“Richmond’s Uses”—council’s concept

Richmond council* unanimously endorsed a Garden City Lands

It was at a special meeting of council on Dec. 17, 2007. In my view, it was a pivotal decision.

The concept is three “Richmond’s uses”:**

  • Community wellness and enabling healthy lifestyles
  • Urban agriculture
  • Showcasing environmental sustainability

City staff had filled out the Richmond’s Uses concept for the Garden City Lands in a report the council members received with the meeting agenda:

At this stage of planning, staff believe that the most appropriate uses for the Garden City Lands fit into these three purposes:

Community Wellness and Enabling Healthy Lifestyles

As a City committed to maintaining and improving community wellness and healthy lifestyles, the provision of a variety of outdoor public amenities is necessary to serve a growing population. Examples of these amenities include: passive and active parks and open places for community celebration, and youth oriented activity zones. In addition, a range of outdoor community sport amenities and playing fields is envisioned to provide increased capacity for community use and for tournaments.

Urban Agriculture

The interest for urban agriculture is demonstrated by the demand for community gardens in Richmond. The City has constructed community gardens in four locations across the City and maintains lengthy waitlists for plots. The Garden City Lands could be a model for meeting the need for urban agriculture. The Garden City Lands and its location at the urban/agricultural interface presents a tremendous opportunity to engage the community in awareness building and active programming related to agriculture and food security.

Showcasing Environmental Sustainability

The Garden City Lands could play a significant role in showcasing environmental sustainability. This could both mitigate the impacts of urban development and integrate environmental resources into urban areas. The size and location of the Garden City Lands could present a unique opportunity to develop another environmental showcase such as the establishment of wetlands for storm management and habitat, the creation of an urban forest would contribute to air quality, alternative energy technologies and improving the city’s resilience to climate change.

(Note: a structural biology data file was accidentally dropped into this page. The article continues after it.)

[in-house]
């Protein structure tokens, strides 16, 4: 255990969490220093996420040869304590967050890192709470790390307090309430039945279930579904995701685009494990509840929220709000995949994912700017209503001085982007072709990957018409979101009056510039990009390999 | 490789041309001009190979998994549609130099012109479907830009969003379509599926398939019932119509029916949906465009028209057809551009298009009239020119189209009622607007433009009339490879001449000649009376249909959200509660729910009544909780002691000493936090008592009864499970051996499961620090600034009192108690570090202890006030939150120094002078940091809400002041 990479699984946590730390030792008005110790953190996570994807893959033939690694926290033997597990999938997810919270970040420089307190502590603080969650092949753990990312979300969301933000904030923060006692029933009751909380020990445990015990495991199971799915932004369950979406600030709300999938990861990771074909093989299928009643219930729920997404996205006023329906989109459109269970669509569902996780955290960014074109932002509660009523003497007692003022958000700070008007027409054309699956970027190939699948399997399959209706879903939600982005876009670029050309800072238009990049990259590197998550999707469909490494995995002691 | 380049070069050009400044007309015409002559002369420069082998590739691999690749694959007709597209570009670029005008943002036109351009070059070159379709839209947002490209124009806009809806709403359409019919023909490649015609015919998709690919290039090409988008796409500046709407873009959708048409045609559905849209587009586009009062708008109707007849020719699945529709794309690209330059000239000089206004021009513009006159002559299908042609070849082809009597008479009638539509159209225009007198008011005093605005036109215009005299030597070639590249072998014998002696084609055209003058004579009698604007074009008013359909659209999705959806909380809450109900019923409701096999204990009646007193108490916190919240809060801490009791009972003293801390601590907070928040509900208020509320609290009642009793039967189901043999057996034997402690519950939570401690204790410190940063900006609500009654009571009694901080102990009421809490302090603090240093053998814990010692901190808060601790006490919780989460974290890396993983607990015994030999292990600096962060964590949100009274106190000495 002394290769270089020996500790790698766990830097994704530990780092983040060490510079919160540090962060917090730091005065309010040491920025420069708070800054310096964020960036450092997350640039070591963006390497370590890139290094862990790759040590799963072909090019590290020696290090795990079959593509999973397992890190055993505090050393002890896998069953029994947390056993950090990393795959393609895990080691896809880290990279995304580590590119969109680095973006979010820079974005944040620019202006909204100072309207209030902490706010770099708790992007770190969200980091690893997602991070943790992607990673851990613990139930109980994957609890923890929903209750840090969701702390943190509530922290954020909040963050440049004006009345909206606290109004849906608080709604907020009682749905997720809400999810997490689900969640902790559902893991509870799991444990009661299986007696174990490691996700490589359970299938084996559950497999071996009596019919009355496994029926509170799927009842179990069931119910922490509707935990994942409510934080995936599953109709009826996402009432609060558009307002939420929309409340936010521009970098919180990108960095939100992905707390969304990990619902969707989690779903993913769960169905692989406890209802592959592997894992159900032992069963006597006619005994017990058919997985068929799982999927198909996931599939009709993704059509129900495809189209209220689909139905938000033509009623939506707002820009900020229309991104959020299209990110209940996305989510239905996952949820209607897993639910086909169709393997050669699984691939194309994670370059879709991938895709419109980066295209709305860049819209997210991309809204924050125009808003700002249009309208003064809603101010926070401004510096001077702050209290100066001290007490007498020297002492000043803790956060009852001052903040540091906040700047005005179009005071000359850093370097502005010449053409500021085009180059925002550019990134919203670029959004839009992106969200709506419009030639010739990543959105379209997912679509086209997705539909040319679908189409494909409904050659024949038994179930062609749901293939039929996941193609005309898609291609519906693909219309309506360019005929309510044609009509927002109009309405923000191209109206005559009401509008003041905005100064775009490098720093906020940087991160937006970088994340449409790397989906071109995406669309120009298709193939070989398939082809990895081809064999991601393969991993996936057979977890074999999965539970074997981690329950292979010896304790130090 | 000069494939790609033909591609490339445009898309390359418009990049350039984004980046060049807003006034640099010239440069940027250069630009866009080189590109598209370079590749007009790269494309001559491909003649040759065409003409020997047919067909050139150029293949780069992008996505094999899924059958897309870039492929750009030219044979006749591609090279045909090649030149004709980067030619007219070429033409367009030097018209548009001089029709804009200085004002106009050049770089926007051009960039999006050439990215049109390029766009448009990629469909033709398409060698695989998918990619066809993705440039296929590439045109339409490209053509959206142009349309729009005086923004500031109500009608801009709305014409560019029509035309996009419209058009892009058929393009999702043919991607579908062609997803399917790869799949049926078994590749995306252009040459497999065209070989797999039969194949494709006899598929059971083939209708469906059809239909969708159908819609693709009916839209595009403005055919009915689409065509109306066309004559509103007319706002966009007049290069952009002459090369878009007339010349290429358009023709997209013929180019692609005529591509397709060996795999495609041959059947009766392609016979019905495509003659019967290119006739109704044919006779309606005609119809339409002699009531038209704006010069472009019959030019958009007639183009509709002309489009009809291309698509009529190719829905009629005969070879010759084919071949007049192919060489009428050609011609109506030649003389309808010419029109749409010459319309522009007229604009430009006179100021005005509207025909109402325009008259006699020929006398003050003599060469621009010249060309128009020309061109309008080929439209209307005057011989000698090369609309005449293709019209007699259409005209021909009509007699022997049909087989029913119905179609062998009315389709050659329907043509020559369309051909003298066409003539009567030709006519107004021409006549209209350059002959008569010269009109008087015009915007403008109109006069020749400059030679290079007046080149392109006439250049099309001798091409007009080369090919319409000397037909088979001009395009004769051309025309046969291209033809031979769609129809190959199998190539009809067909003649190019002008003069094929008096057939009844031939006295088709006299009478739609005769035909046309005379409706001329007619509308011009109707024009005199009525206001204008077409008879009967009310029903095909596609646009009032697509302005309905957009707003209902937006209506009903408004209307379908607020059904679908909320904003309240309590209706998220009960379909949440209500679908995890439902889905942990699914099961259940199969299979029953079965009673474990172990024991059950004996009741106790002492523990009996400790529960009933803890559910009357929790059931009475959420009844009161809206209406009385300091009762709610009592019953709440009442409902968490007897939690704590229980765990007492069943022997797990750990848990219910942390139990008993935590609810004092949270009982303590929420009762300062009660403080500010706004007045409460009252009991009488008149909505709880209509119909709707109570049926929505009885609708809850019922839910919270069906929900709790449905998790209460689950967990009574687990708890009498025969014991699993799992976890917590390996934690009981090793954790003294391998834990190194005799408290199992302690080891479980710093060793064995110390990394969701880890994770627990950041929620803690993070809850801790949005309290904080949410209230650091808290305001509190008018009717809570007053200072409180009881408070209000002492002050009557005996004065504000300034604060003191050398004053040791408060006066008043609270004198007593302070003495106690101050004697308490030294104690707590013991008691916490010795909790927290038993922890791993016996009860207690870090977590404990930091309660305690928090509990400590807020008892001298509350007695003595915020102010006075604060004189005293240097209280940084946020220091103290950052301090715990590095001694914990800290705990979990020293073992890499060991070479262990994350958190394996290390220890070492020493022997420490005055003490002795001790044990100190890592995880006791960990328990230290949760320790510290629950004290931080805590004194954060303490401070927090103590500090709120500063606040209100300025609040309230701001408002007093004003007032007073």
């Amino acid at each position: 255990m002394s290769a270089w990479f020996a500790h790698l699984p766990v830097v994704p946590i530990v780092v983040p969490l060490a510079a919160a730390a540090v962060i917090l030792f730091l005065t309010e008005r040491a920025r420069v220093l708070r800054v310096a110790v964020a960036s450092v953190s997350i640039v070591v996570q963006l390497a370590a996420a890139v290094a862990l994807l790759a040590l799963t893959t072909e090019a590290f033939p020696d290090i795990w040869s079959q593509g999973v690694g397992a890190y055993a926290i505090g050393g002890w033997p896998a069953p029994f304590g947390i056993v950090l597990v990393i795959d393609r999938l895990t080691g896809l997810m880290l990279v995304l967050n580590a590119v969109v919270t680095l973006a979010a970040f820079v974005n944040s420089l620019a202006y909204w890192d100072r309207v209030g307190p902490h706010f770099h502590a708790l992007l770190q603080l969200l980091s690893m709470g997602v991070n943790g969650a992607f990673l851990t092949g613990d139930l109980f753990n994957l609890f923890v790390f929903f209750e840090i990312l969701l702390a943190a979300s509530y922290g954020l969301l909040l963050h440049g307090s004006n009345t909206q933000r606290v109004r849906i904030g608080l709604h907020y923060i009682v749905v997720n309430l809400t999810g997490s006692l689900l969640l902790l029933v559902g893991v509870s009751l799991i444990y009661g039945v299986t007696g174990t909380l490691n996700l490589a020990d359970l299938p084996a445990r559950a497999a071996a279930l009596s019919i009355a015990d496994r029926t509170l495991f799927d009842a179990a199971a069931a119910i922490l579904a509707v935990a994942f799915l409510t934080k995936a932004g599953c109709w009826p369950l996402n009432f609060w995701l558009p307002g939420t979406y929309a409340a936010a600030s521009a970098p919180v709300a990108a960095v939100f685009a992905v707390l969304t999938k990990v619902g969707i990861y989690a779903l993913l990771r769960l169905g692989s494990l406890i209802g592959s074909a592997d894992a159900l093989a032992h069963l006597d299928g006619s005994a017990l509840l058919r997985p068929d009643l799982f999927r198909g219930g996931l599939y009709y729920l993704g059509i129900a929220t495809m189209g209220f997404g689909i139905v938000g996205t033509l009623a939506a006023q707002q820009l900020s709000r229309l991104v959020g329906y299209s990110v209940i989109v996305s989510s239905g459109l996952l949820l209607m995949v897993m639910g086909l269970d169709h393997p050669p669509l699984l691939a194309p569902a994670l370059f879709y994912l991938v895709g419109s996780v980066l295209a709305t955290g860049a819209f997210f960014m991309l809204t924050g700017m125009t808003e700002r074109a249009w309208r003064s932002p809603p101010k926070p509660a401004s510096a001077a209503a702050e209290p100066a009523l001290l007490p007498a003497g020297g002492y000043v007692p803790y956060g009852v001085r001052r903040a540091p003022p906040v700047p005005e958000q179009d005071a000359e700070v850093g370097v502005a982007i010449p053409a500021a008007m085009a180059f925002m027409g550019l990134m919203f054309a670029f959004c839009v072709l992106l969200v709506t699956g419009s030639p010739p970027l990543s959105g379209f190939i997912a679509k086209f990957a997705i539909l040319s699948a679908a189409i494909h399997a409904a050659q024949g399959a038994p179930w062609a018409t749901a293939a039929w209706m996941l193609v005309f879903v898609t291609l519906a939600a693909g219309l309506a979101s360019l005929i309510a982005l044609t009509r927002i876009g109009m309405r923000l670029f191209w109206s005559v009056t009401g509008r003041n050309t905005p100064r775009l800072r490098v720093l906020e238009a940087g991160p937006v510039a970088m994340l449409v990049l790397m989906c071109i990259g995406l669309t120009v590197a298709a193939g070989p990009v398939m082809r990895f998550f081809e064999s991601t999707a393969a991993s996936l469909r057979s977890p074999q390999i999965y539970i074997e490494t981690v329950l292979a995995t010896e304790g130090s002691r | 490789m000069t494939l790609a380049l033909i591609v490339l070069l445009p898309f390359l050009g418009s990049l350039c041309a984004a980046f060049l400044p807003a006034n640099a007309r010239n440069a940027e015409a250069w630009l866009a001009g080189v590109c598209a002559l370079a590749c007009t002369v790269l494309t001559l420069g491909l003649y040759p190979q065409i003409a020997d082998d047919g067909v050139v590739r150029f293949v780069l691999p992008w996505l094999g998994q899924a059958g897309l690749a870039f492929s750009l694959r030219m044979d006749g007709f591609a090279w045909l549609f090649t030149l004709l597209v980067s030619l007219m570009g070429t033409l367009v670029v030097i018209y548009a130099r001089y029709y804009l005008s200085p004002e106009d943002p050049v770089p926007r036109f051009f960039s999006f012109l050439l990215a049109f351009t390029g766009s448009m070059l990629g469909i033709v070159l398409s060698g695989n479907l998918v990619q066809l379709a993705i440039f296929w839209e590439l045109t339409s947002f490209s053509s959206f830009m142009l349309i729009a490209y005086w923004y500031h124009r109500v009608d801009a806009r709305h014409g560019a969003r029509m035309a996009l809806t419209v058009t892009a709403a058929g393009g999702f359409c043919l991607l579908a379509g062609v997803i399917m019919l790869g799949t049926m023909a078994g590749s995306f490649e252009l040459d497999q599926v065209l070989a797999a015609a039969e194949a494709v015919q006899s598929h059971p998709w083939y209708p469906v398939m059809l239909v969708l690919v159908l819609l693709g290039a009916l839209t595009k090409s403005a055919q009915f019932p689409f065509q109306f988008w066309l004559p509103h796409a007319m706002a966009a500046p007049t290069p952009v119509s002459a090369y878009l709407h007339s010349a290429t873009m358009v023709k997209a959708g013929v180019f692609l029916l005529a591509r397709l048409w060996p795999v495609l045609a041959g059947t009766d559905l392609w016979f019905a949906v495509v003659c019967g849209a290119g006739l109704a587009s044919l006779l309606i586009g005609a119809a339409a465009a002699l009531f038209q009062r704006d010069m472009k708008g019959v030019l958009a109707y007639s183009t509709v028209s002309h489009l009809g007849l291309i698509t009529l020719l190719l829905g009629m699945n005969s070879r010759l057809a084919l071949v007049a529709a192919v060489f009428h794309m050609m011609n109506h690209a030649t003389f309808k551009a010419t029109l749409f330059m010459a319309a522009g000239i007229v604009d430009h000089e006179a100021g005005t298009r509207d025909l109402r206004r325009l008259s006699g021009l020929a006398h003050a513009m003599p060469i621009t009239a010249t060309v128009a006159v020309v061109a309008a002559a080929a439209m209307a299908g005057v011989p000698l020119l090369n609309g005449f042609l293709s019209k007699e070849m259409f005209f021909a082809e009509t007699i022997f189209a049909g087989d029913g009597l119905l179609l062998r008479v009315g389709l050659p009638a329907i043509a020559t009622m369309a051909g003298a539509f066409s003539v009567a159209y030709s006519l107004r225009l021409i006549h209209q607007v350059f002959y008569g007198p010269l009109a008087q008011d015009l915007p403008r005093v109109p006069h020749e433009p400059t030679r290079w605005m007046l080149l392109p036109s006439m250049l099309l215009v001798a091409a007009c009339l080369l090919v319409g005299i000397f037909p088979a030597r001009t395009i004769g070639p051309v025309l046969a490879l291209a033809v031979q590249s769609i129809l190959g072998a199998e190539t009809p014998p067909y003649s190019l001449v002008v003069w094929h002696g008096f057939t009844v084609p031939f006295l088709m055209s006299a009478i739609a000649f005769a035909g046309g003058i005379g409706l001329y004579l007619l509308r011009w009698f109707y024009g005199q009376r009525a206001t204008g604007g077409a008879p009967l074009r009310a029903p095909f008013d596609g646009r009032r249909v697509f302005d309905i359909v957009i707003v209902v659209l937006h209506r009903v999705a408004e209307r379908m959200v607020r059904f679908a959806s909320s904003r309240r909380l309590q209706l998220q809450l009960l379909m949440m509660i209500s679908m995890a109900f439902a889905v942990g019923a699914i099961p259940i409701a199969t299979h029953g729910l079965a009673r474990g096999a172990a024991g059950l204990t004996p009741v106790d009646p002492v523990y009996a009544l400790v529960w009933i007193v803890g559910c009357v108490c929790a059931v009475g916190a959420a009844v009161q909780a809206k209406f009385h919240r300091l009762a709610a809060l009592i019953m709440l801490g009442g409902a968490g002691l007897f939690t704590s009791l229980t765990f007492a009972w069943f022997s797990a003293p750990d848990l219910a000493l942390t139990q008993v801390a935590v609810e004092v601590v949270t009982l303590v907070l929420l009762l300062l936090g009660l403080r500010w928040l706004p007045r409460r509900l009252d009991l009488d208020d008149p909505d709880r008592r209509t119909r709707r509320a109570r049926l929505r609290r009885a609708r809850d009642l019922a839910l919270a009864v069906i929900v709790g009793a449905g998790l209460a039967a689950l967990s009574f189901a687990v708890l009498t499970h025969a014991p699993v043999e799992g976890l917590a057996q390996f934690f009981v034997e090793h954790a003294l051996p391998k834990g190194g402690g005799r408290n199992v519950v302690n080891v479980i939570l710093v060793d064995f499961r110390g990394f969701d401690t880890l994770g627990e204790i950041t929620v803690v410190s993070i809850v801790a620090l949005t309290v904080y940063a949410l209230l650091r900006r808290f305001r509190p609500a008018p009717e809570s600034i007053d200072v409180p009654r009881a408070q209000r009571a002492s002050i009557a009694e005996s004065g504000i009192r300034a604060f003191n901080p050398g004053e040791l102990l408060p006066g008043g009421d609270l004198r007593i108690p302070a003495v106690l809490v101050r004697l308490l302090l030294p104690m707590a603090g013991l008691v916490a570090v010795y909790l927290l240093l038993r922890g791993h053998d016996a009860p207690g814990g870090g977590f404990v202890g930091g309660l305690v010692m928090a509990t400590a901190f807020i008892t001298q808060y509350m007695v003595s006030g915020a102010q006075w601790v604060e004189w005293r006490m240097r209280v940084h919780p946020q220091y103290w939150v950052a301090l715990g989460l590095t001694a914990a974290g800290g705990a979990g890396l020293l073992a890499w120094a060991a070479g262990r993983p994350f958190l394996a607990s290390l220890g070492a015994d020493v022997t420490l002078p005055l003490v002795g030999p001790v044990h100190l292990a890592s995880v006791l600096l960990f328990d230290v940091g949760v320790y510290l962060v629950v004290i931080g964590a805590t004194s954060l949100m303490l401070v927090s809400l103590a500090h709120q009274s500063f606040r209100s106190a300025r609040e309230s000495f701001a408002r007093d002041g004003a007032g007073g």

All nine council members voted in favor of the resolution.***

It was a resolution that drew heavily on the Sustainable Food Systems Park proposal that citizens had already put forward, and it was the context for further concepts and proposals that citizens put forward afterward.

Since then, Councillors Ken Johnston and Greg Halsey-Brandt have joined council. A  strong majority of the current council members seem to have kept faith with the 2007 council’s firm decision and our trust. A minority act as though the resolution never happened, even if they voted for it.


* In December 2007, council consisted of Mayor Malcolm Brodie and Councillors Linda Barnes, Cynthia Chen, Derek Dang, Evelina Halsey-Brandt, Sue Halsey-Brandt, Rob Howard, Bill McNulty, and Harold Steves. All nine council members voted in favour of the Richmond’s Uses concept.